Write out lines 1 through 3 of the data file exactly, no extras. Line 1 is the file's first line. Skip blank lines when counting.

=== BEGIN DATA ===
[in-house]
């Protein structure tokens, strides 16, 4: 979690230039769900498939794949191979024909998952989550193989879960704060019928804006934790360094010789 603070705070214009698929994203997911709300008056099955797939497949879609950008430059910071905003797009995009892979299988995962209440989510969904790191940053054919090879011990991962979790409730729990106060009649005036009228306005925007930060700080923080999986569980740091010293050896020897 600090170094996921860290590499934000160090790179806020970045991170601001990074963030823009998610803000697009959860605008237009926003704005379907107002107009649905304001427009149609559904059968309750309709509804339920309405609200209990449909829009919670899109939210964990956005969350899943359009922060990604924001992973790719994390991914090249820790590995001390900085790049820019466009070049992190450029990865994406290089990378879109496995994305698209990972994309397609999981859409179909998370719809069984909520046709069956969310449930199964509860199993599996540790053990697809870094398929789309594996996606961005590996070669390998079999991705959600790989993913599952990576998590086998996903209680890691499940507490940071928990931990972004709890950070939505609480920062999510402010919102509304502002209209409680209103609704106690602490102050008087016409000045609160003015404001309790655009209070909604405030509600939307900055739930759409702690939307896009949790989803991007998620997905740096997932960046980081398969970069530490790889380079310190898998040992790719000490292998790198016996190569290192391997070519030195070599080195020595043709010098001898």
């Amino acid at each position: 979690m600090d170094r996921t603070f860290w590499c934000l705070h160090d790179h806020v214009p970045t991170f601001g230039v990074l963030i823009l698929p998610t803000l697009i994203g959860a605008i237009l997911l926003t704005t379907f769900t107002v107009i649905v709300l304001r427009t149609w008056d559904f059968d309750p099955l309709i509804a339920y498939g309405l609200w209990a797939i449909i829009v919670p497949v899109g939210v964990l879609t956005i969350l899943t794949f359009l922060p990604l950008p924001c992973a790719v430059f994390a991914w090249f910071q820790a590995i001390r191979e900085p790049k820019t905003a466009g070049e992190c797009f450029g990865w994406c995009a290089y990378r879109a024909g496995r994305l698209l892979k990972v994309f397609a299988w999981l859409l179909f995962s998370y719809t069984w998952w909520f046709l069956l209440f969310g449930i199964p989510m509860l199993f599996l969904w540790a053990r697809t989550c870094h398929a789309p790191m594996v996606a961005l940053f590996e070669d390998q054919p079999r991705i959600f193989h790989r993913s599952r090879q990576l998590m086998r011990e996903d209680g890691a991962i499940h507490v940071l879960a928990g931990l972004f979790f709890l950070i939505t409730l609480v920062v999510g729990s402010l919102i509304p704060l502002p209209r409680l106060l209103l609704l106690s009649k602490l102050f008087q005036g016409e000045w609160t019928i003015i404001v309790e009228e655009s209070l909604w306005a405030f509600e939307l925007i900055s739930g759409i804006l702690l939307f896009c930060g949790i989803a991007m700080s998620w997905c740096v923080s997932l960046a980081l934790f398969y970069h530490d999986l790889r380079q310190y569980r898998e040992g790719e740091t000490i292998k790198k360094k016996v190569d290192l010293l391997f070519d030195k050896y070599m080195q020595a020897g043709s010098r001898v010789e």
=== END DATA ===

[in-house]
């Protein structure tokens, strides 16, 4: 979690230039769900498939794949191979024909998952989550193989879960704060019928804006934790360094010789 603070705070214009698929994203997911709300008056099955797939497949879609950008430059910071905003797009995009892979299988995962209440989510969904790191940053054919090879011990991962979790409730729990106060009649005036009228306005925007930060700080923080999986569980740091010293050896020897 600090170094996921860290590499934000160090790179806020970045991170601001990074963030823009998610803000697009959860605008237009926003704005379907107002107009649905304001427009149609559904059968309750309709509804339920309405609200209990449909829009919670899109939210964990956005969350899943359009922060990604924001992973790719994390991914090249820790590995001390900085790049820019466009070049992190450029990865994406290089990378879109496995994305698209990972994309397609999981859409179909998370719809069984909520046709069956969310449930199964509860199993599996540790053990697809870094398929789309594996996606961005590996070669390998079999991705959600790989993913599952990576998590086998996903209680890691499940507490940071928990931990972004709890950070939505609480920062999510402010919102509304502002209209409680209103609704106690602490102050008087016409000045609160003015404001309790655009209070909604405030509600939307900055739930759409702690939307896009949790989803991007998620997905740096997932960046980081398969970069530490790889380079310190898998040992790719000490292998790198016996190569290192391997070519030195070599080195020595043709010098001898």
């Amino acid at each position: 979690m600090d170094r996921t603070f860290w590499c934000l705070h160090d790179h806020v214009p970045t991170f601001g230039v990074l963030i823009l698929p998610t803000l697009i994203g959860a605008i237009l997911l926003t704005t379907f769900t107002v107009i649905v709300l304001r427009t149609w008056d559904f059968d309750p099955l309709i509804a339920y498939g309405l609200w209990a797939i449909i829009v919670p497949v899109g939210v964990l879609t956005i969350l899943t794949f359009l922060p990604l950008p924001c992973a790719v430059f994390a991914w090249f910071q820790a590995i001390r191979e900085p790049k820019t905003a466009g070049e992190c797009f450029g990865w994406c995009a290089y990378r879109a024909g496995r994305l698209l892979k990972v994309f397609a299988w999981l859409l179909f995962s998370y719809t069984w998952w909520f046709l069956l209440f969310g449930i199964p989510m509860l199993f599996l969904w540790a053990r697809t989550c870094h398929a789309p790191m594996v996606a961005l940053f590996e070669d390998q054919p079999r991705i959600f193989h790989r993913s599952r090879q990576l998590m086998r011990e996903d209680g890691a991962i499940h507490v940071l879960a928990g931990l972004f979790f709890l950070i939505t409730l609480v920062v999510g729990s402010l919102i509304p704060l502002p209209r409680l106060l209103l609704l106690s009649k602490l102050f008087q005036g016409e000045w609160t019928i003015i404001v309790e009228e655009s209070l909604w306005a405030f509600e939307l925007i900055s739930g759409i804006l702690l939307f896009c930060g949790i989803a991007m700080s998620w997905c740096v923080s997932l960046a980081l934790f398969y970069h530490d999986l790889r380079q310190y569980r898998e040992g790719e740091t000490i292998k790198k360094k016996v190569d290192l010293l391997f070519d030195k050896y070599m080195q020595a020897g043709s010098r001898v010789e």